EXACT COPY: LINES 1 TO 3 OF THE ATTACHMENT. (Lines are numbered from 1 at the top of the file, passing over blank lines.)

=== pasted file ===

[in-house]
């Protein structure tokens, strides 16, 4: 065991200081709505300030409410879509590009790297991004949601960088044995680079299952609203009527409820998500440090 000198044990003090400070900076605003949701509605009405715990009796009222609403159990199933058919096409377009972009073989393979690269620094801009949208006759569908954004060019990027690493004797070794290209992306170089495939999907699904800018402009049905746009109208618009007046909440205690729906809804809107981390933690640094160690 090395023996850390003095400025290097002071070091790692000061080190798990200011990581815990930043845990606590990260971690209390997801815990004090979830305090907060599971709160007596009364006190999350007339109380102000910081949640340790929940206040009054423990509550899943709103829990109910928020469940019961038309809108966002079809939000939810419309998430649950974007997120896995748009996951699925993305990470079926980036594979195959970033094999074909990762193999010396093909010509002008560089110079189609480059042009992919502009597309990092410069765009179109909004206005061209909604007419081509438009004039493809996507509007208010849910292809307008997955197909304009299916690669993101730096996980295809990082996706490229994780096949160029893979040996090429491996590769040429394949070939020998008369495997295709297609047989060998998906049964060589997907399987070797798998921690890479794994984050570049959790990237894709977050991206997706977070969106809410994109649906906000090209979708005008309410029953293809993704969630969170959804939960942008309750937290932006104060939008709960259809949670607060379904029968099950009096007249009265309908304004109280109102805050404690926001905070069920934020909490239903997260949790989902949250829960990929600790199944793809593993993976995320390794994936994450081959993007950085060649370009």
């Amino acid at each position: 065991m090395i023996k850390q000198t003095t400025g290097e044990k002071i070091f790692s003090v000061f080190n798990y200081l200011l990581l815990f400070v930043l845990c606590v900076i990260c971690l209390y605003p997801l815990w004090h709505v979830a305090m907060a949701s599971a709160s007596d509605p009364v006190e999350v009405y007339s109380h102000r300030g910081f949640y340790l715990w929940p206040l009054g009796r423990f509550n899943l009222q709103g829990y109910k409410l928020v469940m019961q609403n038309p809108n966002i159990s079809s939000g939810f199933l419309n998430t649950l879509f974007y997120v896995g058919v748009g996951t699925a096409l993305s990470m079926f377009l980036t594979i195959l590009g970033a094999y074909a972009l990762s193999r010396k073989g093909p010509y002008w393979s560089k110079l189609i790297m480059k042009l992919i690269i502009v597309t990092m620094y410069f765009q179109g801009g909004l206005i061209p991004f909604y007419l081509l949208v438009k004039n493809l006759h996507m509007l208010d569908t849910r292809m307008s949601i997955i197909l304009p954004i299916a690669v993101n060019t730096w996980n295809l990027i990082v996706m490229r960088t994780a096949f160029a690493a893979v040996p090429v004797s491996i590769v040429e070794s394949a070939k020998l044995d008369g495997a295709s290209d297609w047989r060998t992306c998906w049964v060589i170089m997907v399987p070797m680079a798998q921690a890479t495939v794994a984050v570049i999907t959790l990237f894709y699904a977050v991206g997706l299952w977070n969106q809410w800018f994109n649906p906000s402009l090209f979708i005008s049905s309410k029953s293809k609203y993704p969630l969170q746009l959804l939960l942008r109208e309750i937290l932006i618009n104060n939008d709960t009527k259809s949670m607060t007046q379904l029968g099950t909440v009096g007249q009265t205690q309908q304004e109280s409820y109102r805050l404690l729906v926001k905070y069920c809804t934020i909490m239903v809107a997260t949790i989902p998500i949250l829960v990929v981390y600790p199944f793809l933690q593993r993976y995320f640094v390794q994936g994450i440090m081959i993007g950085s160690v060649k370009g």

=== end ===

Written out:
[in-house]
């Protein structure tokens, strides 16, 4: 065991200081709505300030409410879509590009790297991004949601960088044995680079299952609203009527409820998500440090 000198044990003090400070900076605003949701509605009405715990009796009222609403159990199933058919096409377009972009073989393979690269620094801009949208006759569908954004060019990027690493004797070794290209992306170089495939999907699904800018402009049905746009109208618009007046909440205690729906809804809107981390933690640094160690 090395023996850390003095400025290097002071070091790692000061080190798990200011990581815990930043845990606590990260971690209390997801815990004090979830305090907060599971709160007596009364006190999350007339109380102000910081949640340790929940206040009054423990509550899943709103829990109910928020469940019961038309809108966002079809939000939810419309998430649950974007997120896995748009996951699925993305990470079926980036594979195959970033094999074909990762193999010396093909010509002008560089110079189609480059042009992919502009597309990092410069765009179109909004206005061209909604007419081509438009004039493809996507509007208010849910292809307008997955197909304009299916690669993101730096996980295809990082996706490229994780096949160029893979040996090429491996590769040429394949070939020998008369495997295709297609047989060998998906049964060589997907399987070797798998921690890479794994984050570049959790990237894709977050991206997706977070969106809410994109649906906000090209979708005008309410029953293809993704969630969170959804939960942008309750937290932006104060939008709960259809949670607060379904029968099950009096007249009265309908304004109280109102805050404690926001905070069920934020909490239903997260949790989902949250829960990929600790199944793809593993993976995320390794994936994450081959993007950085060649370009």
């Amino acid at each position: 065991m090395i023996k850390q000198t003095t400025g290097e044990k002071i070091f790692s003090v000061f080190n798990y200081l200011l990581l815990f400070v930043l845990c606590v900076i990260c971690l209390y605003p997801l815990w004090h709505v979830a305090m907060a949701s599971a709160s007596d509605p009364v006190e999350v009405y007339s109380h102000r300030g910081f949640y340790l715990w929940p206040l009054g009796r423990f509550n899943l009222q709103g829990y109910k409410l928020v469940m019961q609403n038309p809108n966002i159990s079809s939000g939810f199933l419309n998430t649950l879509f974007y997120v896995g058919v748009g996951t699925a096409l993305s990470m079926f377009l980036t594979i195959l590009g970033a094999y074909a972009l990762s193999r010396k073989g093909p010509y002008w393979s560089k110079l189609i790297m480059k042009l992919i690269i502009v597309t990092m620094y410069f765009q179109g801009g909004l206005i061209p991004f909604y007419l081509l949208v438009k004039n493809l006759h996507m509007l208010d569908t849910r292809m307008s949601i997955i197909l304009p954004i299916a690669v993101n060019t730096w996980n295809l990027i990082v996706m490229r960088t994780a096949f160029a690493a893979v040996p090429v004797s491996i590769v040429e070794s394949a070939k020998l044995d008369g495997a295709s290209d297609w047989r060998t992306c998906w049964v060589i170089m997907v399987p070797m680079a798998q921690a890479t495939v794994a984050v570049i999907t959790l990237f894709y699904a977050v991206g997706l299952w977070n969106q809410w800018f994109n649906p906000s402009l090209f979708i005008s049905s309410k029953s293809k609203y993704p969630l969170q746009l959804l939960l942008r109208e309750i937290l932006i618009n104060n939008d709960t009527k259809s949670m607060t007046q379904l029968g099950t909440v009096g007249q009265t205690q309908q304004e109280s409820y109102r805050l404690l729906v926001k905070y069920c809804t934020i909490m239903v809107a997260t949790i989902p998500i949250l829960v990929v981390y600790p199944f793809l933690q593993r993976y995320f640094v390794q994936g994450i440090m081959i993007g950085s160690v060649k370009g």